Ten Extended Decks to Beat: Counter-Sliver
Counter-Sliver is another relatively new Extended archetype, arising from the synergy found between the Slivers from Tempest block.
The deck is a perfect example of the aggro-control deck: Play out a few threats, start beating down your opponent, and protect your assets with countermagic and spot removal. Chris Senhouse is one of the earliest Counter-Sliver players, has had a lot of success with this deck in recent history, and is most frequently identified with this deck.
The deck usually runs a core of Hibernation Slivers (bouncing), Crystalline Sliver (untargetability), Muscle Slivers (make things big!), Winged Slivers (flying) and Acidic Slivers (sac for damage). Some decks will either maindeck or sideboard Sliver Queen as well.
The deck can drop a turn two Crystalline Sliver, turn three Muscle Sliver and turn four Muscle and Winged Sliver with an optimal draw. By turn four, the deck can deliver sixteen points of damage with untargetable flyers, backed up with Force of Will! That is what makes this deck truly dangerous.
The counter base is fairly shallow; only eight to ten, not counting the occasional Misdirection. Spot removal in the form of Swords to Plowshares or Disenchant is almost a given as well. The high-risk/high-reward Demonic Consultation helps the deck get those optimal draws it needs for explosive starts or to whistle up a counterspell in the middle of a counter war. Duress is also commonly found in the deck.
As run by Trey Van Cleave at the Gateway Masters Tournament
4x Crystalline Sliver
4x Hibernation Sliver
4x Muscle Sliver
3x Winged Sliver
2x Acidic Sliver
4x Aura of Silence
4x Force of Will
2x Swords to Plowshares
3x Demonic Consultation
4x City of Brass
4x Underground Sea
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2x Gemstone Mine
1x Undiscovered Paradise
4x Flood Plain
1x Tropical Island
1x Volcanic Island
I really like how Trey has teched out his deck. Most Counter-Sliver decks run eight counters maindeck in the form of four Counterspells and four Force of Wills. Replacing Counterspell with Daze is an excellent metagame call, as using its alternate casting cost doesn’t hurt the deck at all since almost everything in the deck costs two mana. In Extended, the extra turn a well-timed Daze can buy will often be the difference between victory and defeat.
Trey also runs maindeck Annul and a whopping four Auras of Silence – powerful tech against the enchantment-heavy Trade-Survival and Trix decks. The sideboard has additional tech with Erase, giving the deck more enchantment removal, and Worship, a gamewinner against any deck that doesn’t have a way to kill a Crystalline Sliver.
Suffice it to say, I really like this deck.
Crystalline Sliver. Big Slivers aren’t bad, flying Slivers are annoying, but when you make them all untargetable, then they get nasty.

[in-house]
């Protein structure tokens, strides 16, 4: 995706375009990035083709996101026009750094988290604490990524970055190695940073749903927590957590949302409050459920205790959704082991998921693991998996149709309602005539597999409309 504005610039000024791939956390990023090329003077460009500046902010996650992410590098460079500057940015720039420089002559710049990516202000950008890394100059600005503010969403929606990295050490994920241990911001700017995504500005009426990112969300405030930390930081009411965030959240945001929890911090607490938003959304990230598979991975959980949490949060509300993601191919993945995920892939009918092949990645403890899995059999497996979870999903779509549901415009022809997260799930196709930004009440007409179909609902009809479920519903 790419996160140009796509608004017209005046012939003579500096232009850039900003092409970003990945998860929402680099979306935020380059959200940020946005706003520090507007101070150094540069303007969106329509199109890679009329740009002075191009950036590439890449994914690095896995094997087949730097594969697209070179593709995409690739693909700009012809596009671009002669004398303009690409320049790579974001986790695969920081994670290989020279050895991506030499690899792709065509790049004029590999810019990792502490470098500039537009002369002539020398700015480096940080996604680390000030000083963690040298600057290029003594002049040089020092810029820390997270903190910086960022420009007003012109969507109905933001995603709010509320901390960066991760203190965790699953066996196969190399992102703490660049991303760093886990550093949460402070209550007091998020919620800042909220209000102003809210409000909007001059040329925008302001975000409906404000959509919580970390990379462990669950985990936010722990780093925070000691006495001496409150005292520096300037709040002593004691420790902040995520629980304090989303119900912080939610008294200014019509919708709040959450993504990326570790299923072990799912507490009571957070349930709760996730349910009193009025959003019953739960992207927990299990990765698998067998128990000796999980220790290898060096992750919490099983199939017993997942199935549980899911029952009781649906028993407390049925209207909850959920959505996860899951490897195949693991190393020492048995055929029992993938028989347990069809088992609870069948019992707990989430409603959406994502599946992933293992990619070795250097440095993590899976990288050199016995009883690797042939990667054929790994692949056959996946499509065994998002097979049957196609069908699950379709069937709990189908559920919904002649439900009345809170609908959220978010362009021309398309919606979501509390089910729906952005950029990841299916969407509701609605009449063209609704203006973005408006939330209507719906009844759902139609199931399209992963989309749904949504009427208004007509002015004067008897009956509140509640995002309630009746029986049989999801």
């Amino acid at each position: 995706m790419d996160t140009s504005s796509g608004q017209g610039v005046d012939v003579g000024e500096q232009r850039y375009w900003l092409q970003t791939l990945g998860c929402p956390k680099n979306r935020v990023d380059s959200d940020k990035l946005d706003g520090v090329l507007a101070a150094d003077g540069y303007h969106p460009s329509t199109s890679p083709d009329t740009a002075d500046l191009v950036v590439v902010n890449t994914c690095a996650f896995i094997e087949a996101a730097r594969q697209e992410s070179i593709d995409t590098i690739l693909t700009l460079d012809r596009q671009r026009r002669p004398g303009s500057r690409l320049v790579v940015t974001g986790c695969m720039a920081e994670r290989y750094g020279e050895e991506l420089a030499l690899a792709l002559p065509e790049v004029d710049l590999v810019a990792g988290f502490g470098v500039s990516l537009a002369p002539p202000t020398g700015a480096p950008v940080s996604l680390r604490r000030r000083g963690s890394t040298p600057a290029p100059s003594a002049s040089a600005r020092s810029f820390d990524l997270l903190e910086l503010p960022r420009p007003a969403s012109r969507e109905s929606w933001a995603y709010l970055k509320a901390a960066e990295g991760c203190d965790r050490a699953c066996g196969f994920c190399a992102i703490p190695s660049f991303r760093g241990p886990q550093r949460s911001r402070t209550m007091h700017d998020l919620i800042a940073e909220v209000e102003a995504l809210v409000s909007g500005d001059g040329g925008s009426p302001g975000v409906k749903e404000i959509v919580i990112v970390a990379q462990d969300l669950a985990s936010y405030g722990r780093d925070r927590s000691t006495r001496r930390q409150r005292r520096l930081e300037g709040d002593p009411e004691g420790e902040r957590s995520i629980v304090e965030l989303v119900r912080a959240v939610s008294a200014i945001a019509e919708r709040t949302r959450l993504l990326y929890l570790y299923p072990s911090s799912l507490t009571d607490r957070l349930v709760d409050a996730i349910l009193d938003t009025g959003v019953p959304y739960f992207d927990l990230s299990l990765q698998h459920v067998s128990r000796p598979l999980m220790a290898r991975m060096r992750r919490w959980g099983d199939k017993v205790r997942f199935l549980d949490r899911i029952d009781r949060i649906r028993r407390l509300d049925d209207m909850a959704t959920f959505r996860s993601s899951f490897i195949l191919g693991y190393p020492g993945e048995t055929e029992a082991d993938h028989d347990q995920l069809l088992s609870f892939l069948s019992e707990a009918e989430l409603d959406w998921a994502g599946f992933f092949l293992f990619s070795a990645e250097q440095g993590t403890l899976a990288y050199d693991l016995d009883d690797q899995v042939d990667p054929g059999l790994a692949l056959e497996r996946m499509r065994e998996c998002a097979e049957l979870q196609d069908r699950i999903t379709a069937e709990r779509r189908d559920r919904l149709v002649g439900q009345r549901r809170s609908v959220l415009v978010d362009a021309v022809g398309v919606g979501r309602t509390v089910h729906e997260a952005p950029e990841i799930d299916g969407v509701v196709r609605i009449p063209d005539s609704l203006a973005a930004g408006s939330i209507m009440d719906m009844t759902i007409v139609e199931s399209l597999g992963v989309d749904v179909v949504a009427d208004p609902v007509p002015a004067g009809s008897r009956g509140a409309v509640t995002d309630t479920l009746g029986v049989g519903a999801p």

The combination of fast beats and strong defense make it a good matchup against most combo decks. With Erase, Aura of Silence and Pyroblast, it also does fairly well against Stasis.
Price of Progress Sligh gives this deck a lot of trouble, as does any deck packing Back to Basics. The deck’s light mana base and reliance on non-basics make it vulnerable to land destruction like Wasteland and Dwarven Miner. And Void would be a beating against this deck. Personal testing has shown Stompy tends to give this deck trouble.
In My Own Humble Opinion:
Counter-Sliver is currently one of the defining archetypes of Extended; one that you must prepare for when playing this format. If your deck cannot beat Counter-Sliver, you’d better find a new deck, as I’d call it one of the top three decks in the format.
Ten Extended Decks to Beat: Forbidian
Another archetype that arose from the high-powered Mirage and Tempest blocks, and another deck associated with its creator: Jon Finkel. Forbidian, as the name suggests, originally ran on the power of the buyback counterspell, Forbid, and the card-drawing Ophidian to form a soft lock with countermagic.
When Forbidian was Standard-legal, it ran Tradewind Riders to help achieve a lock. The Extended version is more counter-heavy and creature light, depending on a small handful of creatures, primarily Ophidians and Masticores and/or Morphlings. The deck is chock-full of counters, fourteen at the minimum – and I’ve seen as high as twenty – deck searchers like Impulse, and the powerful deck thinner Thawing Glaciers. What makes it past the countermagic is usually dealt with by the deck’s "sweepers": Powder Keg and sometimes Nevinyrral’s Disk.
Forbidian has a very heavy mana base, from twenty-four to twenty-eight lands. This is needed to not only ensure a solid start but to fuel Thawing Glaciers. The high mana count also lets the deck run a fair amount of hate for non-basics with Wasteland and Dust Bowl.
As run by Jon Finkel, Gateway Masters Tournament
Finkel’s version did not run Force Spike, a popular Forbidian choice. In fact, the counter base seems a little light for Forbidian, but the deck has a lot of removal with four Kegs and two Disks.
Forbidian has generally been a strong choice against most combo decks with the vast array of countermagic at its disposal.
Rush decks that put fast pressure on the deck can overwhelm the countermagic. This includes Sligh, but especially Stompy.
In My Own Humble Opinion:
Even the mighty Finkel, after scrubbing out ignominiously at the Gateway Masters, was ready to declare Forbidian dead and buried. I still like the archetype, perhaps splashing a little black for Undermine ("Dark Forbidian?"); I think it can still work in the environment.